Blades Against MPN: An Overview
Blades of power (strength, protection, self-defense) and blades of light (illumination, knowledge, learning ): two of mankinds' oldest tools in the never-ending struggle pitting life against death. Knives (representing power) and flashlights (representing light); two highly functional tools presenting as imperfect physical examples of their ideals.
Knives and flashlights: used in actual physical struggle for years, enabling mankind to live better, safer lives. Two tools which are constantly evolving to be better, stronger, closer to their ideals, even while enabling success at many levels for man.
In the last 10 years, our battles against MPNs, and especially myelofibrosis, have yielded great victories. It is no longer an automatic death sentence to receive the diagnosis of myelofibrosis. There is now some hope.
I know this because I was diagnosed with myelofibrosis in August 2015.
I also know that we have a long journey in front of us; I know this because the only cure available (a stem cell transplant) is still a risky, expensive procedure. It is so risky that I do not qualify for a couple reasons: first, I do not have the requisite number of people to provide me with support during the initial adjustment phase.
It has been deemed necessary that somebody be present with the patient on a 24x7 basis for an initial period after the transplant. There are various reasons for this; one of the most basic is that timing of certain ancillary drugs can become critical, and the patient cannot track all the drugs without help.
Even with all the best preparation in the world, there is a good chance the patient will not live for long after the transplant.
So, then, in a quite real sense I am still sentenced to death; I am merely waiting to die. I am like the prisoner on a death row: the walking dead. I remember my first meeting with a hematologist after release from the hospital in April 2016: we sat in his office.
It was a nice spring day, but I really didn't notice. I missed the bulk of 2016: the cancer was causing so much organic damage that I was unable to do anything but work. I had been hospitalized for severe bleeding, due to a misdiagnosis of that damage.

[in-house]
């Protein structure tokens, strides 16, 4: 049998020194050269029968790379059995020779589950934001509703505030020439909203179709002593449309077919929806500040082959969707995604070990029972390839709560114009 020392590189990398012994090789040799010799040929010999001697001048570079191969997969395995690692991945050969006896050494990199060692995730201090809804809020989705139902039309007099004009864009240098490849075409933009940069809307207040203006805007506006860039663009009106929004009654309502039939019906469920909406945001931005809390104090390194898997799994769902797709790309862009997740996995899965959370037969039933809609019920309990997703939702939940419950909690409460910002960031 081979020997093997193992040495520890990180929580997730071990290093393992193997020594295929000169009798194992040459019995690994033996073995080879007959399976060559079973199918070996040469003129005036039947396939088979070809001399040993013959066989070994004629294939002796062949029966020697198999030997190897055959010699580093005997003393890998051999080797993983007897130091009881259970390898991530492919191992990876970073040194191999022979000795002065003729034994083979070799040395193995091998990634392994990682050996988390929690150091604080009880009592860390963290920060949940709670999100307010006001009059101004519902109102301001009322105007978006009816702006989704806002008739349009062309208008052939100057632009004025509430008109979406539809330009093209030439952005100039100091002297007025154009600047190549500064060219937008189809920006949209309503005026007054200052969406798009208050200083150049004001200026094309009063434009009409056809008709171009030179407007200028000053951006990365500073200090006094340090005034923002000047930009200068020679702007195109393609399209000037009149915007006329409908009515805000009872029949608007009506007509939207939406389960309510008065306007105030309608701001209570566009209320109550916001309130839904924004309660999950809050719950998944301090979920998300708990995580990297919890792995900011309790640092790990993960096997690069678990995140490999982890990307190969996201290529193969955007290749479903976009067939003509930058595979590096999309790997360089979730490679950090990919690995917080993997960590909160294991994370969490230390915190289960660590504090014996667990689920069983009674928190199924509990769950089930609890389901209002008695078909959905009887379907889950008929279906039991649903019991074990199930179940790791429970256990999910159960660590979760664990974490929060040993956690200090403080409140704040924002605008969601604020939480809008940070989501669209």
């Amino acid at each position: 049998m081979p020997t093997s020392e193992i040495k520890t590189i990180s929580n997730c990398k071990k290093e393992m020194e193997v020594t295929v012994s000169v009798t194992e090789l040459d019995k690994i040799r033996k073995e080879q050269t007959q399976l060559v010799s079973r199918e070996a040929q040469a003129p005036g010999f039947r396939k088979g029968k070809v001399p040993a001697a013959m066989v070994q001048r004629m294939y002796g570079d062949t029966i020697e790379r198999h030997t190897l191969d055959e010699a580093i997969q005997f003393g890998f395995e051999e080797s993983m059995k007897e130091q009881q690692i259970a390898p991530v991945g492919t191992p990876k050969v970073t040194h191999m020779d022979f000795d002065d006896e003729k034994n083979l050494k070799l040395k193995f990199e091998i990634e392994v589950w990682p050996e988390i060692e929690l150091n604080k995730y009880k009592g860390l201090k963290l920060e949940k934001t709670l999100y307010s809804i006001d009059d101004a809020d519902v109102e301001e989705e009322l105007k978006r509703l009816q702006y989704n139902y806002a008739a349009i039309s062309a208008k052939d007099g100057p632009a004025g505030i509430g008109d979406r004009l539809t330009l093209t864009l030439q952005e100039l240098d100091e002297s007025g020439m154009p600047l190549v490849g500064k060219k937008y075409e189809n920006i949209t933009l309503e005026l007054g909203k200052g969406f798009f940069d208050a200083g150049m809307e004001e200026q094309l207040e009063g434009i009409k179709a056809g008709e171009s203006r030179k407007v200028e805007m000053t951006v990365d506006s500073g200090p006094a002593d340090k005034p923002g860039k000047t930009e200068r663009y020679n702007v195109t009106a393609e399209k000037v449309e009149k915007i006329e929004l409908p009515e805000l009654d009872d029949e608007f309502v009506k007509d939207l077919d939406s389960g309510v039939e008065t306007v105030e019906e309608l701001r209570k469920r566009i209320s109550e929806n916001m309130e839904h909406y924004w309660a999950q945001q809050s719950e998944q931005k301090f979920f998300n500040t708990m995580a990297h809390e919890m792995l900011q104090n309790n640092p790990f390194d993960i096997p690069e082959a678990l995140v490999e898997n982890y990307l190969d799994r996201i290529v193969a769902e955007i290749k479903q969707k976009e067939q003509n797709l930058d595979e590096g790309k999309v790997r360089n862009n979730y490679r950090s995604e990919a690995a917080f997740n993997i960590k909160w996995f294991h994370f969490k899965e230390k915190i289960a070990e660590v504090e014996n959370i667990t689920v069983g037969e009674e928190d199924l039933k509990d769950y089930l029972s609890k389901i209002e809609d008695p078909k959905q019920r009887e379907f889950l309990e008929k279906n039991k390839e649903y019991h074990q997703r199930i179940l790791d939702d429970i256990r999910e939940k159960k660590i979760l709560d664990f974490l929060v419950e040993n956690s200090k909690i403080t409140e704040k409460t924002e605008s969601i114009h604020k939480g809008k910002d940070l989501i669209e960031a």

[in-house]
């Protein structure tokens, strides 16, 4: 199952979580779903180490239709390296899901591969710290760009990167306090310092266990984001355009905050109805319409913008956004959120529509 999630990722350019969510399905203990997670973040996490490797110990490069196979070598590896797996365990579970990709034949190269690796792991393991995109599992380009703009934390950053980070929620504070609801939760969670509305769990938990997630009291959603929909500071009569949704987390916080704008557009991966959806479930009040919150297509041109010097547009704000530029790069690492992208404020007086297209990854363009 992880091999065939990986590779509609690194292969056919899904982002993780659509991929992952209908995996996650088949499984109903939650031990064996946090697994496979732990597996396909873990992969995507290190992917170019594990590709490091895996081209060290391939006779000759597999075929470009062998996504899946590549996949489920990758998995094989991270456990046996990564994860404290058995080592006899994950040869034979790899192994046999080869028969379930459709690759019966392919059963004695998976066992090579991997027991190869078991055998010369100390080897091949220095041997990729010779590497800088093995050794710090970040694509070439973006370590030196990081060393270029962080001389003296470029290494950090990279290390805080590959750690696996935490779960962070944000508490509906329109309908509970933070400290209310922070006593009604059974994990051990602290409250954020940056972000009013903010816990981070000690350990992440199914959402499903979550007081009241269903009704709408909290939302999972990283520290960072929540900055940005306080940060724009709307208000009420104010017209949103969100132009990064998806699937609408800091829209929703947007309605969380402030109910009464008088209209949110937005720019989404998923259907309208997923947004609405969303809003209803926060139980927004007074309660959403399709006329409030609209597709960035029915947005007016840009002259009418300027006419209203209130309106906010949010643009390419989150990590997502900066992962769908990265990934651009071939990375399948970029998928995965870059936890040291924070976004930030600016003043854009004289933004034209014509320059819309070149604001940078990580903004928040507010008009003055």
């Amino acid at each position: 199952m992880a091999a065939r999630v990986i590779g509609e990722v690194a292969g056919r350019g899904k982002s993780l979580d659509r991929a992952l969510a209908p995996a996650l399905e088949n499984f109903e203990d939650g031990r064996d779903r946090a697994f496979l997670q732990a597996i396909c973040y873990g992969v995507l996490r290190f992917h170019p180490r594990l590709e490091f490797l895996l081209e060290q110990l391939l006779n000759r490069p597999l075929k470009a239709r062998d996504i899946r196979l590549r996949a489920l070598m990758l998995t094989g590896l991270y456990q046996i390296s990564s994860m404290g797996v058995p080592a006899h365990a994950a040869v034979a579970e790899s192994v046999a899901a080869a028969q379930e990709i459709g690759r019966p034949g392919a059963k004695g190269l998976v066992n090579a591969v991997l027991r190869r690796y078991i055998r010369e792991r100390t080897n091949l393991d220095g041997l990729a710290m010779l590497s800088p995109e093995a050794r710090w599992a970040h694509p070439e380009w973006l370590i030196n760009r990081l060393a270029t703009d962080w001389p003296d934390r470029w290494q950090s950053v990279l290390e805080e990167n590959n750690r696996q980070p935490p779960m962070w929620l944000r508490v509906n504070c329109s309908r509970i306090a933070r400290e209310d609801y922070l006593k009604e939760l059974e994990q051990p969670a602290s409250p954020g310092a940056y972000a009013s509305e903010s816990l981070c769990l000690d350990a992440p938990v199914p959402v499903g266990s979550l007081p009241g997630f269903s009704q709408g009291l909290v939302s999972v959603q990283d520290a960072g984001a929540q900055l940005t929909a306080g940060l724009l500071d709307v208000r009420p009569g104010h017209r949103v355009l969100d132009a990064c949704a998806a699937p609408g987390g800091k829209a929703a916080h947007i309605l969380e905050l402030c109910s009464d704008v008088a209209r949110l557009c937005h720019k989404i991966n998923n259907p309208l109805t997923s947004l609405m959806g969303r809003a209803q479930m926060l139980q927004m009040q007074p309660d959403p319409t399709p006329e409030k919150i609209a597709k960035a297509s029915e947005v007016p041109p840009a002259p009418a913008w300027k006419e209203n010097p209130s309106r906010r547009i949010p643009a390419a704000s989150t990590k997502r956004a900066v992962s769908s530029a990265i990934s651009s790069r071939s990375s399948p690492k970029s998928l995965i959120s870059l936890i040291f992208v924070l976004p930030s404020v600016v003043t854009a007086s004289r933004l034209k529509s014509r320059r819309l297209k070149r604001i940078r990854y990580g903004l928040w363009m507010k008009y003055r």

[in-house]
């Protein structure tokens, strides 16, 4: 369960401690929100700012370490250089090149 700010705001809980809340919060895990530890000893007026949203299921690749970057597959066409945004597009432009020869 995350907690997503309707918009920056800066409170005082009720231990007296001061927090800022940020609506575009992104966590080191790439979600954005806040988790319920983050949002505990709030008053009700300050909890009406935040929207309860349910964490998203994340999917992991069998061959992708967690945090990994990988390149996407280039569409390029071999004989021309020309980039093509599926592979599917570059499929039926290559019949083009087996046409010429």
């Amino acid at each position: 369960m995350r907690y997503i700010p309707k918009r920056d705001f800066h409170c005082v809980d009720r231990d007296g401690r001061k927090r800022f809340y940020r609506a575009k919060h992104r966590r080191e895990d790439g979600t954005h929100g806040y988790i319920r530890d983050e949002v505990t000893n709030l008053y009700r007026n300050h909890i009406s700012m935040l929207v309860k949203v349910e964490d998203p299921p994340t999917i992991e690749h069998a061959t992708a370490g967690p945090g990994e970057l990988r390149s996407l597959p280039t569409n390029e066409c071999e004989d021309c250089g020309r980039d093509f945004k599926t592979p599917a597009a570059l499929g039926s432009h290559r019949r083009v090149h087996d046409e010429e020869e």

The hematologist I had been seeing simply refused to believe my pain. He thought, in his snobbery, that I was addicted to painkillers, lying about the pain, and depressed. I remember when I went to the men's room that morning, and suddenly blood sprayed from my mouth all over the inside of the stall and toilet. I didn't think I would live.
The doctors at the hospital didn't think I would live either; they asked Sharon if I was religous, because now would be the time to bring in a priest. When I was hospitalized, I required 18 units of blood - the body only holds 12 - and I was placed in a coma & intubated for a week. I would feel the effects of this for months - it wasn't until November that I began to feel somewhat normal.
Hey, if you're going seek drugs, put on a good act is my motto!
The new hematologist looked at Sharon and I, and told us that my case had no bright spots, whatsoever. That however he viewed it, he came up with negatives. He thought I would die soon, and told me to go home, lay low, and do just that.
The expert told me to go home and die.
Nobody should ever be put in this position because of a lack of knowledge; because of powerlessness; because...well, because of anything. It should be up to only the patient to decide whether or not (s)he wants to live; a lack of knowledge or resources should not be the determining factors.
It's close to a year later. There are days when I have immense pain; while I feel better than a year ago, the damage has been done, and I'll never good again.
As one of my last projects, I want to help as many other patients as possible. I have come to realize that one of the most effective ways to do this is to enable the MPN Foundation to do their work. By organizing this raffle, by raising funds, and forwarding them to the MPN Foundation, I hope to be giving some patients a chance at a life.
A life without this nasty cancer. A life of hope. A life to be lived.
--Bob Wanamaker, January 2017